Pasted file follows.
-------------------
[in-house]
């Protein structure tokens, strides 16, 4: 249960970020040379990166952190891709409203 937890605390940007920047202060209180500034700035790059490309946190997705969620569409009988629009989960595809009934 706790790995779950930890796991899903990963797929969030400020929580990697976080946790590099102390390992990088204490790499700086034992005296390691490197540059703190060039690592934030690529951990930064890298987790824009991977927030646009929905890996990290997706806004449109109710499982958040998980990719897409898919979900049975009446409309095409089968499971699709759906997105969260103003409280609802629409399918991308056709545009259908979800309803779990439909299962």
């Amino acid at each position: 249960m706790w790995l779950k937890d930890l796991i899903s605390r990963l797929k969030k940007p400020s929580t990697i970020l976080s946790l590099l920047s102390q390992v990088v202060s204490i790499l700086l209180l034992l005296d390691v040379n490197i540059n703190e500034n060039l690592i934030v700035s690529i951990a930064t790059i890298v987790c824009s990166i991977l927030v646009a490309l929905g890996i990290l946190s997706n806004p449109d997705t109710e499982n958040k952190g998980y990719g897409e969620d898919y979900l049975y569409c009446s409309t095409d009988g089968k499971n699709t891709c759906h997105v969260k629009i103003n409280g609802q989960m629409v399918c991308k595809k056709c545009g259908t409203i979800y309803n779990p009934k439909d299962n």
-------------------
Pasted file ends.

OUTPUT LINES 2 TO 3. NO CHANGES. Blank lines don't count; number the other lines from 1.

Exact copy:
């Protein structure tokens, strides 16, 4: 249960970020040379990166952190891709409203 937890605390940007920047202060209180500034700035790059490309946190997705969620569409009988629009989960595809009934 706790790995779950930890796991899903990963797929969030400020929580990697976080946790590099102390390992990088204490790499700086034992005296390691490197540059703190060039690592934030690529951990930064890298987790824009991977927030646009929905890996990290997706806004449109109710499982958040998980990719897409898919979900049975009446409309095409089968499971699709759906997105969260103003409280609802629409399918991308056709545009259908979800309803779990439909299962």
């Amino acid at each position: 249960m706790w790995l779950k937890d930890l796991i899903s605390r990963l797929k969030k940007p400020s929580t990697i970020l976080s946790l590099l920047s102390q390992v990088v202060s204490i790499l700086l209180l034992l005296d390691v040379n490197i540059n703190e500034n060039l690592i934030v700035s690529i951990a930064t790059i890298v987790c824009s990166i991977l927030v646009a490309l929905g890996i990290l946190s997706n806004p449109d997705t109710e499982n958040k952190g998980y990719g897409e969620d898919y979900l049975y569409c009446s409309t095409d009988g089968k499971n699709t891709c759906h997105v969260k629009i103003n409280g609802q989960m629409v399918c991308k595809k056709c545009g259908t409203i979800y309803n779990p009934k439909d299962n």